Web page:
Exercise response to oxygen supplementation is not associated with survival in hypoxemic patients with obstructive lung disease
Received 19 January 2018
Accepted for publication 19 March 2018
Published 17 May 2018 Volume 2018:13 Pages 1607—1612
Checked for plagiarism Yes
Review by Single anonymous peer review
Peer reviewer comments 2
Editor who approved publication: Dr Richard Russell
Ahmed S Sadaka,1,3 Andrew J Montgomery,2 Sahar M Mourad,3 Michael I Polkey,1 Nicholas S Hopkinson1
1NIHR Respiratory Biomedical Research Unit at the Royal Brompton Hospital and Imperial College, Respiratory Medicine, London, UK; 2Royal Brompton and Harefield NHS Foundation Trust, London, UK; 3Alexandria University Faculty of Medicine, Chest Department, Alexandria, Egypt
Purpose: Hypoxemia is associated with more severe lung disease and worse outcomes. In some patients with chronic obstructive lung diseases who desaturate on exertion, supplemental oxygen improves exercise capacity. The clinical significance of this exercise response to oxygen supplementation is not known.
Patients and methods: We identified chronic obstructive lung disease patients at our center who underwent a 6-minute walking test (6MWT) for ambulatory oxygen assessment and who desaturated breathing air and therefore had an additional walk test on supplemental oxygen, between August 2006 and June 2016. Responders were defined as walking ≥26 m further with oxygen. Survival was determined up to February 1, 2017. We compared survival in oxygen responders and nonresponders in patients with obstructive lung diseases.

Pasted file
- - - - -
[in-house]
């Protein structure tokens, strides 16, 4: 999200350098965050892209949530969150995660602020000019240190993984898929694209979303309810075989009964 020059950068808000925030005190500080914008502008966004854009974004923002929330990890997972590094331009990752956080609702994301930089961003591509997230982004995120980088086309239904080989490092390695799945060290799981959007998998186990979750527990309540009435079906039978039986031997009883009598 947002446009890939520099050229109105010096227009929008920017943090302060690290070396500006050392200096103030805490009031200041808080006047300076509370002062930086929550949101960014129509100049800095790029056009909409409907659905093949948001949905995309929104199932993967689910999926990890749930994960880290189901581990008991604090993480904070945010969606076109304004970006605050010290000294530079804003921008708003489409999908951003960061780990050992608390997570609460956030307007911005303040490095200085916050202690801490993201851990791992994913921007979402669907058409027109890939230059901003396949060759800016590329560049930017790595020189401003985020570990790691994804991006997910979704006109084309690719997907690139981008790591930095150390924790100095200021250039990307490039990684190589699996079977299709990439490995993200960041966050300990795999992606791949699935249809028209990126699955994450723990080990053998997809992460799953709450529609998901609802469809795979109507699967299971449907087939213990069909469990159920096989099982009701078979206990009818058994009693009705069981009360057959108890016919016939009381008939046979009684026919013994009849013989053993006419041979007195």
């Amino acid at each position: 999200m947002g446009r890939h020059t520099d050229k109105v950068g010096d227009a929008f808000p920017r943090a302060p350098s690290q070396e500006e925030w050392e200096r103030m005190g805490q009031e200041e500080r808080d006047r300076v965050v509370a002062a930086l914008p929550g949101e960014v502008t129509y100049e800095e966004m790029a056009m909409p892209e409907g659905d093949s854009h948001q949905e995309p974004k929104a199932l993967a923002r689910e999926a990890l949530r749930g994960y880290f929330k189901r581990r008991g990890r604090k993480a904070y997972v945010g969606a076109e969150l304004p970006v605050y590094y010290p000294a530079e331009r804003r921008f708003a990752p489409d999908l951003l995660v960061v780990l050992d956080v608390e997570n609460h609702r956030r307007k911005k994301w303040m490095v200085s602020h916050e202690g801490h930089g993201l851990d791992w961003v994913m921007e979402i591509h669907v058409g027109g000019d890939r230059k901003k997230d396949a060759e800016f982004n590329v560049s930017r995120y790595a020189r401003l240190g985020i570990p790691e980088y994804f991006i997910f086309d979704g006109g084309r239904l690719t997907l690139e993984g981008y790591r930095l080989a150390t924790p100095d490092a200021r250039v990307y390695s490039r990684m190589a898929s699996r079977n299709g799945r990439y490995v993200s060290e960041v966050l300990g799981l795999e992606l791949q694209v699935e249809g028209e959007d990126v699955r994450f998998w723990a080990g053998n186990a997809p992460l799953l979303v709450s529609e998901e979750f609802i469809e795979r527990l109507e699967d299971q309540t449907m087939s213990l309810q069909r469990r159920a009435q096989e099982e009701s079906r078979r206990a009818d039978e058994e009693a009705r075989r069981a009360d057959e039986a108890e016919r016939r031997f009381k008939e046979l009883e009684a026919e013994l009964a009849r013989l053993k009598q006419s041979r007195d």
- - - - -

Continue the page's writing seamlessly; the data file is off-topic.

Results: One hundred and seventy-four patients were included in the study, median age 70 years. Seventy-seven (44.3%) of the patients were oxygen responders. Borg dyspnea score improved by 1.4 (±1.4) units (P<0.0005) on oxygen. Median survival was 66 months with death occurring in 84 (48.2%) patients. Kaplan–Meier analysis revealed no survival difference between both responders and nonresponders (P=0.571). Cox regression analysis showed that more 6MWT desaturation, lower 6-minute walking distance on room air, male gender, lower hemoglobin, and body mass index were associated with higher mortality risk.
Conclusion: Acute exercise response to supplemental oxygen is not associated with long-term survival in patients with obstructive lung disease. This supports the use of ambulatory oxygen treatment for symptomatic purposes only.
Keywords: 6-minute walking test, exercise, hypoxemia, obstructive lung disease, oxygen
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